does the inscribed Buddhist text evolve with the tree and
eventually disappear in keeping with the theme of transitory
inscriptions. Each ‘mantra’ installation engages with local
organic materials related to the region. Other comparable
works include Lotus Mantra presented at the inaugural
Singapore Biennial, as well as A Dedication to the Victims
of the Tsunami of March 11, 2011 – Turbo Marmoratus, in which
Tsai invited local participants to write the Heart Sutra on
permeable seashells.

This inscription of language onto nature becomes a citation
imposed upon the natural creating a distinction between
the cultural and the native. Tsai’s inscription of Buddhist
dialogue in nature reveals the hidden universe of balance—
the Heart Sutra is one of the oldest texts of Buddhism—
revealing the ‘Heart of the Perfection of Transcendent
Wisdom.’ One of the major themes of Heart Sutra explaining
the concept of impermanence central to the use of Chinese
calligraphy that Tsai writes on natural materials—wood,
seashells, mushrooms, and now incense. The writing of a
text of impermanence on nature reveals the transitory and
evolving transformation of nature and life itself.

Continuing the theme of reinventing cultural languages and
traditions, Chi-Tsung Wu re-conceives traditional Chinese
landscapes on Cyanotype processed paper. Moving away
from the often used Chinese scroll calligraphy work, Wu
reveals to us hidden landscapes by using precise mechanical
and technological fascinations. Wu’s Cyanotype technique
of processing paper is most commonly used in architectural
blueprint drawings as it creates a photographic printing
process giving a cyan-blue print, which he artfully crinkles
and leaves in the sun for 10-20 minutes. Delving from both
his architectural school training as well as classic Chinese
painting background, Wu plays on the traditional Chinese
landscape painting technique of Cun-Fa, ironically using
these techniques in an unconventional way by crumpling
the traditional rice paper used to imprint Cyanotype and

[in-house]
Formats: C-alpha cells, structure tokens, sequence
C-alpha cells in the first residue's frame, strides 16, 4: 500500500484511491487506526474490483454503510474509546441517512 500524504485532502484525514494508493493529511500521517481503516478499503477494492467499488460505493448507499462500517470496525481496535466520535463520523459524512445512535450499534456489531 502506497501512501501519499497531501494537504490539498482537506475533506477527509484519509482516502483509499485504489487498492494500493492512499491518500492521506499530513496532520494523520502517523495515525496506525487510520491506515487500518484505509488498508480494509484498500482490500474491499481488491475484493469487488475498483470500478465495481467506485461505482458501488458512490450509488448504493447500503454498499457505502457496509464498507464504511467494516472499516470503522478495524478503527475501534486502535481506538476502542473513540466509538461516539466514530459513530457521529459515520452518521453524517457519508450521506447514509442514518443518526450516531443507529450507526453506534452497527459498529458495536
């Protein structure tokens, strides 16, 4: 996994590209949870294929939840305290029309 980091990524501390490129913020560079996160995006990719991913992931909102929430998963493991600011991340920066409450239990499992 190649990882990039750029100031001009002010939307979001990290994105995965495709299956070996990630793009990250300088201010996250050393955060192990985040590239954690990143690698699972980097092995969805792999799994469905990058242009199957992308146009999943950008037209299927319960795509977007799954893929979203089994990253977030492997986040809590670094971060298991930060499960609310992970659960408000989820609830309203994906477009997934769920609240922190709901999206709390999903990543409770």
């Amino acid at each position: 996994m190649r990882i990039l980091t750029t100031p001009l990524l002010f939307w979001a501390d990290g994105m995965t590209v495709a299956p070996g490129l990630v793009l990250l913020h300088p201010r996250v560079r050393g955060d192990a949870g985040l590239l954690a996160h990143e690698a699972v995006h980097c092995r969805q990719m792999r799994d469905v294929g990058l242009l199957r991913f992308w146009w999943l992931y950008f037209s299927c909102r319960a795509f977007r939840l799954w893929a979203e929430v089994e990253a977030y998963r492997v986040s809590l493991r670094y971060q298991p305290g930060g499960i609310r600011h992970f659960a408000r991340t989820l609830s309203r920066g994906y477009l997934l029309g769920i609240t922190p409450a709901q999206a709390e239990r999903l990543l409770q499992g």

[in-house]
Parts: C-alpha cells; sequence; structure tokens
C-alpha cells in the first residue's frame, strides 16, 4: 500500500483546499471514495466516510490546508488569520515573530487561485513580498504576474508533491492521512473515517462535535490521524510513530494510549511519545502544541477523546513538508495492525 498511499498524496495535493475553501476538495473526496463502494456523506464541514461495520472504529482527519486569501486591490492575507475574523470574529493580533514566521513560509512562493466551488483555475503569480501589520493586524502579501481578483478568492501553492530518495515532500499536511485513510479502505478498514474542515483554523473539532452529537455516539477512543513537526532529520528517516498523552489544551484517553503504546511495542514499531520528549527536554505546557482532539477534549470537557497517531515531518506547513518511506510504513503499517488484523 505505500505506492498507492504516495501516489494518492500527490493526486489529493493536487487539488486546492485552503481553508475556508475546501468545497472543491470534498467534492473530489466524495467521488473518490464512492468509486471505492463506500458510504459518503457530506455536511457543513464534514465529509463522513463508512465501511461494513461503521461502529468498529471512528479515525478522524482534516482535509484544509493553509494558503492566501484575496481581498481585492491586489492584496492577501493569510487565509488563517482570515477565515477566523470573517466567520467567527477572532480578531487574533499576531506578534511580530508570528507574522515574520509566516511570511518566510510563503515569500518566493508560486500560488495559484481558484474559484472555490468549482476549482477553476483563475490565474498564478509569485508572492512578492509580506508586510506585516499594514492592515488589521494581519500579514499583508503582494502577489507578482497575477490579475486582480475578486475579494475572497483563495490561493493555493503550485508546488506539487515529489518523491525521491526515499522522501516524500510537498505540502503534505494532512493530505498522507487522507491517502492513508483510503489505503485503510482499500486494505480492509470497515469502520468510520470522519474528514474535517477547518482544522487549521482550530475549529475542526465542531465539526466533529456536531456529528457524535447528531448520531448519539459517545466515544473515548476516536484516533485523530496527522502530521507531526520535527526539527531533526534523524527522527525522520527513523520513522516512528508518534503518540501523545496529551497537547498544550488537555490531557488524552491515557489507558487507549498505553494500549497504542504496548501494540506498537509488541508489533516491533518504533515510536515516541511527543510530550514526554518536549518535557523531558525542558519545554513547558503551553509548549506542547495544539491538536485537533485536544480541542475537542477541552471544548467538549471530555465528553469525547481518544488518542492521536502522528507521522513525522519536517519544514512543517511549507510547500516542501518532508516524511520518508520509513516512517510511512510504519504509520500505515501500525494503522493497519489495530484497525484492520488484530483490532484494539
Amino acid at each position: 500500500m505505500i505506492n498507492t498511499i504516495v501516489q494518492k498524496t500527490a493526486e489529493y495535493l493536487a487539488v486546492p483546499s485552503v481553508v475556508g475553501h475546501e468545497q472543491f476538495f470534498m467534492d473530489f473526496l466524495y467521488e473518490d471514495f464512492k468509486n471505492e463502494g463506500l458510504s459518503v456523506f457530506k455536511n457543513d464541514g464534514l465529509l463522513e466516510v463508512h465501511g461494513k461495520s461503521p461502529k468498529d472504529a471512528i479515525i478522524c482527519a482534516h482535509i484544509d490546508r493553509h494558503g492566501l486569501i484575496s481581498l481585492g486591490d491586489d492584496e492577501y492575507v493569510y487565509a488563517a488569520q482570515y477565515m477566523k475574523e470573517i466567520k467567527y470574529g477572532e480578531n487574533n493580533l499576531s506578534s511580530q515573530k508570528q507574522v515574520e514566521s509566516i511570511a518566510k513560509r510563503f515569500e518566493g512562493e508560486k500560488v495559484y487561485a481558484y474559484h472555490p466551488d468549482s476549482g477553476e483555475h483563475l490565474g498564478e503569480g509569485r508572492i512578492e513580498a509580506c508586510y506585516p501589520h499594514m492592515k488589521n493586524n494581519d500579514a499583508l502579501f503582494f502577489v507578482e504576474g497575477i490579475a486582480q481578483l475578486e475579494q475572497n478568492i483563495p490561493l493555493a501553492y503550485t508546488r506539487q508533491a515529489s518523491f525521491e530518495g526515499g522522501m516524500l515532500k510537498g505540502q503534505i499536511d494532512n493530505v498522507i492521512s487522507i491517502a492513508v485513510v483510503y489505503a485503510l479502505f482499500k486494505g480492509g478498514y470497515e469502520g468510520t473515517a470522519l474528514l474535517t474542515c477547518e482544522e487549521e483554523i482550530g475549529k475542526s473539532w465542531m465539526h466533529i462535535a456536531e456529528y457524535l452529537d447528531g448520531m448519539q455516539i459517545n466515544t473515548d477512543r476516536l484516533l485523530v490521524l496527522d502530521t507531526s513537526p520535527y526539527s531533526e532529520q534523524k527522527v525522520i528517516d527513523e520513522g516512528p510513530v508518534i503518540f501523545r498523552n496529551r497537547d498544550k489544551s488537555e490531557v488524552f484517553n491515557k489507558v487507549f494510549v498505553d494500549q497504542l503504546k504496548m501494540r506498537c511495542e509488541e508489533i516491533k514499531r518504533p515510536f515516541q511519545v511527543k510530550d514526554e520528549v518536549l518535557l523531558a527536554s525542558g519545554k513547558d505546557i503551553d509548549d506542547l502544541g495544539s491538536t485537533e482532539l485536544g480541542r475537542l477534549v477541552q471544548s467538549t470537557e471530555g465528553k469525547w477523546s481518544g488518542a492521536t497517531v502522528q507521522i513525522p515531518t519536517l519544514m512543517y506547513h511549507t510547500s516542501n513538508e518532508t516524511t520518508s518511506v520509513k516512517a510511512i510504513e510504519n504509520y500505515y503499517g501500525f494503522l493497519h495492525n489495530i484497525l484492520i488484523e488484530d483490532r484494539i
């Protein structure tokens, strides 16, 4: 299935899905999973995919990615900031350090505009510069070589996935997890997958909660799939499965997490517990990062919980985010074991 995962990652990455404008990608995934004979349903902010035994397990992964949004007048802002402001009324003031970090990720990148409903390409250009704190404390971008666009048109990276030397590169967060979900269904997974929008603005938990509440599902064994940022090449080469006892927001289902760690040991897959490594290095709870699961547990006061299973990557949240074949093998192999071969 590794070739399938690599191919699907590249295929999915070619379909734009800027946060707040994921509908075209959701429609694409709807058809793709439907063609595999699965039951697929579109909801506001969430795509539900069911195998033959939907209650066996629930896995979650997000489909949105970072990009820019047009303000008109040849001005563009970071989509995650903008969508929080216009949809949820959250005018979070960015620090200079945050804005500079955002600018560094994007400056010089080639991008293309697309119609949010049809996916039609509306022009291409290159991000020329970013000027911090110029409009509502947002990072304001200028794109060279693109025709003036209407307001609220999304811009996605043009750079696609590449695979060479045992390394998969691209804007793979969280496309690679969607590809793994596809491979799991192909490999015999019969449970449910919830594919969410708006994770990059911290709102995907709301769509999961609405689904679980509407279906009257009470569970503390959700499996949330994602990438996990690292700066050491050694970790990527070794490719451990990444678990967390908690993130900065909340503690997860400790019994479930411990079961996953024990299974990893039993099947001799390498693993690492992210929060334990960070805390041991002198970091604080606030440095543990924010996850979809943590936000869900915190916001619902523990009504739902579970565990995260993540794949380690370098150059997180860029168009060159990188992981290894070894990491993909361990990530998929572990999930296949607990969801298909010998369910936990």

exposing it under sunlight. The sunlight directly records
light onto the Cyanotype paper, delving from a historical
1830s concept of photography used in reproducing notes
and diagrams. The action of light on different sections
of the paper creates a silhouette effect, which Wu utilizes
with beautiful transformative results. The sunlight beaming
directly onto the Cyanotype rice paper creates a wrinkled
texture that is unfurled when the paper process is finished.
Wu’s crinkled landscape reveals hidden mountains and
unexpected craggy plains where the light white clouds of
untouched ink also reveal a pillowy whiteness and delicate
immutability. Revealing both mountain and water landscape
simultaneously and yet also neither, challenges our views
of the universe. It is strangely fitting that the natural
intervention of sunlight is necessary in order to reveal this
artificially hidden landscape. This method and concept
embraces a kind of studied randomness in his work, which
he embraces as a recurring theme in his artistic process.

Wu’s 2003 work Wire I reveals the presence of minute
undiscovered universes in our world. A projector with a
movable lens is fixed in front of an ordinary piece of wire
mesh. The projection created by the shadow of the mesh
and the dust in the air reveals the revolving universe of
shadow and light play transforming the hidden knowledge
of his work. The ghostly landscape reveal an invisible world
within our own that is strangely similar in which we can
identify recognizable shapes—mist covered mountains and
hills. This early work embodies similar themes to his current
Wrinkled Texture works in that they allow us to imagine
natural landscapes through the use and intervention of
technological man-made mediums. Dust (2006) continues
this theme of revealing invisible landscapes. A projector and
lights are placed in a room recording the dust that swirls
into space with people’s entrance and exit into the space. Wu
has commented that he is interested in the Buddhist idea of
infinite worlds—the smallest world universe as a speck of
dust, the largest world being the universe— with the human
world existing somewhere in between. Wu’s artistic process
and work is to capture these worlds for us to envision in our
own lives.

Meeting Point refers to a number of different collaborations
and meetings. It is a meeting of minds- both artists are
preoccupied with themes involving the reinvention of
cultural heritage, organicity, and hidden universes. It is also
a chance for the Hong Kong public to meet these Taiwanese
artists for the first time together. The show in its entirety
revolves centrally around themes of nature and our human
relationship to natural surroundings. As curator Jenny Yen
Chen Lee states, both artists meet in ‘a sensibility towards
the poetic aesthetics of the East.’

1 Heart Sutra. Trans English. USA Shaolin Temple official website.